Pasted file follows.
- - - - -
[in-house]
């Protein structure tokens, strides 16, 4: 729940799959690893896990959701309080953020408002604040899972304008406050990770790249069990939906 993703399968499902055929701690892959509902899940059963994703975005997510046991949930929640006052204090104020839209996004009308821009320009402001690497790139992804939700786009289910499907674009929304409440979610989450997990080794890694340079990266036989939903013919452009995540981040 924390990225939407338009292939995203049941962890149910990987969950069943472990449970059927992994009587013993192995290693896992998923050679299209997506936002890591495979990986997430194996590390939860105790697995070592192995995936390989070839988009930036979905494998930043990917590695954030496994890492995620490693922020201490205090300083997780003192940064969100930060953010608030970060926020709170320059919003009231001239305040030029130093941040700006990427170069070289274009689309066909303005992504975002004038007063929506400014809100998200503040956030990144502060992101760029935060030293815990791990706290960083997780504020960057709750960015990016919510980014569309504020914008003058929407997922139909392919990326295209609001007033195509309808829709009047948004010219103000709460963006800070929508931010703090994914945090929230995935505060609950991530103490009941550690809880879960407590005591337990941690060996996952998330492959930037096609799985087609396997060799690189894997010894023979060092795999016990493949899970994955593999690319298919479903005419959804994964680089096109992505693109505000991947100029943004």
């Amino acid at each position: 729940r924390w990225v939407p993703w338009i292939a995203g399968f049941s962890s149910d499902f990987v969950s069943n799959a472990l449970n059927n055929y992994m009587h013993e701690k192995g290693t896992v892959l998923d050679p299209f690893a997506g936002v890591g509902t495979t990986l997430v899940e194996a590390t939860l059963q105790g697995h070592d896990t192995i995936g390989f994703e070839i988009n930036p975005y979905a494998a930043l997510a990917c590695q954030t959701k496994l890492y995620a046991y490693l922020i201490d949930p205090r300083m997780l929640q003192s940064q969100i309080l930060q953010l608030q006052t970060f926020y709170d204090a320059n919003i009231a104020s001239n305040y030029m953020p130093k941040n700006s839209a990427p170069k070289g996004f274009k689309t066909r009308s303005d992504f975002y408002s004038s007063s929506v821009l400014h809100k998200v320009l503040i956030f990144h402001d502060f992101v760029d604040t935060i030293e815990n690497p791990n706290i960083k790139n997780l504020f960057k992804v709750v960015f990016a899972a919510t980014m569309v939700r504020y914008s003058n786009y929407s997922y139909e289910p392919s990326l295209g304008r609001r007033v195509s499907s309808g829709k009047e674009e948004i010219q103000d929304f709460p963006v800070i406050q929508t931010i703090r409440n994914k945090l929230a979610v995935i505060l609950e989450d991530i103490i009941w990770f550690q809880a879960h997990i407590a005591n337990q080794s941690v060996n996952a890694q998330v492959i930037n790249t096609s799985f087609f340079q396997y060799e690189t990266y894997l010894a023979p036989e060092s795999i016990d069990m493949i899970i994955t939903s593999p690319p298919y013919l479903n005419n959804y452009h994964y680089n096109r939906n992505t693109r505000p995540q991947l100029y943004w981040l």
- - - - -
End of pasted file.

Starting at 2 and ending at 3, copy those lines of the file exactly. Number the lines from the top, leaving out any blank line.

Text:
């Protein structure tokens, strides 16, 4: 729940799959690893896990959701309080953020408002604040899972304008406050990770790249069990939906 993703399968499902055929701690892959509902899940059963994703975005997510046991949930929640006052204090104020839209996004009308821009320009402001690497790139992804939700786009289910499907674009929304409440979610989450997990080794890694340079990266036989939903013919452009995540981040 924390990225939407338009292939995203049941962890149910990987969950069943472990449970059927992994009587013993192995290693896992998923050679299209997506936002890591495979990986997430194996590390939860105790697995070592192995995936390989070839988009930036979905494998930043990917590695954030496994890492995620490693922020201490205090300083997780003192940064969100930060953010608030970060926020709170320059919003009231001239305040030029130093941040700006990427170069070289274009689309066909303005992504975002004038007063929506400014809100998200503040956030990144502060992101760029935060030293815990791990706290960083997780504020960057709750960015990016919510980014569309504020914008003058929407997922139909392919990326295209609001007033195509309808829709009047948004010219103000709460963006800070929508931010703090994914945090929230995935505060609950991530103490009941550690809880879960407590005591337990941690060996996952998330492959930037096609799985087609396997060799690189894997010894023979060092795999016990493949899970994955593999690319298919479903005419959804994964680089096109992505693109505000991947100029943004």
């Amino acid at each position: 729940r924390w990225v939407p993703w338009i292939a995203g399968f049941s962890s149910d499902f990987v969950s069943n799959a472990l449970n059927n055929y992994m009587h013993e701690k192995g290693t896992v892959l998923d050679p299209f690893a997506g936002v890591g509902t495979t990986l997430v899940e194996a590390t939860l059963q105790g697995h070592d896990t192995i995936g390989f994703e070839i988009n930036p975005y979905a494998a930043l997510a990917c590695q954030t959701k496994l890492y995620a046991y490693l922020i201490d949930p205090r300083m997780l929640q003192s940064q969100i309080l930060q953010l608030q006052t970060f926020y709170d204090a320059n919003i009231a104020s001239n305040y030029m953020p130093k941040n700006s839209a990427p170069k070289g996004f274009k689309t066909r009308s303005d992504f975002y408002s004038s007063s929506v821009l400014h809100k998200v320009l503040i956030f990144h402001d502060f992101v760029d604040t935060i030293e815990n690497p791990n706290i960083k790139n997780l504020f960057k992804v709750v960015f990016a899972a919510t980014m569309v939700r504020y914008s003058n786009y929407s997922y139909e289910p392919s990326l295209g304008r609001r007033v195509s499907s309808g829709k009047e674009e948004i010219q103000d929304f709460p963006v800070i406050q929508t931010i703090r409440n994914k945090l929230a979610v995935i505060l609950e989450d991530i103490i009941w990770f550690q809880a879960h997990i407590a005591n337990q080794s941690v060996n996952a890694q998330v492959i930037n790249t096609s799985f087609f340079q396997y060799e690189t990266y894997l010894a023979p036989e060092s795999i016990d069990m493949i899970i994955t939903s593999p690319p298919y013919l479903n005419n959804y452009h994964y680089n096109r939906n992505t693109r505000p995540q991947l100029y943004w981040l």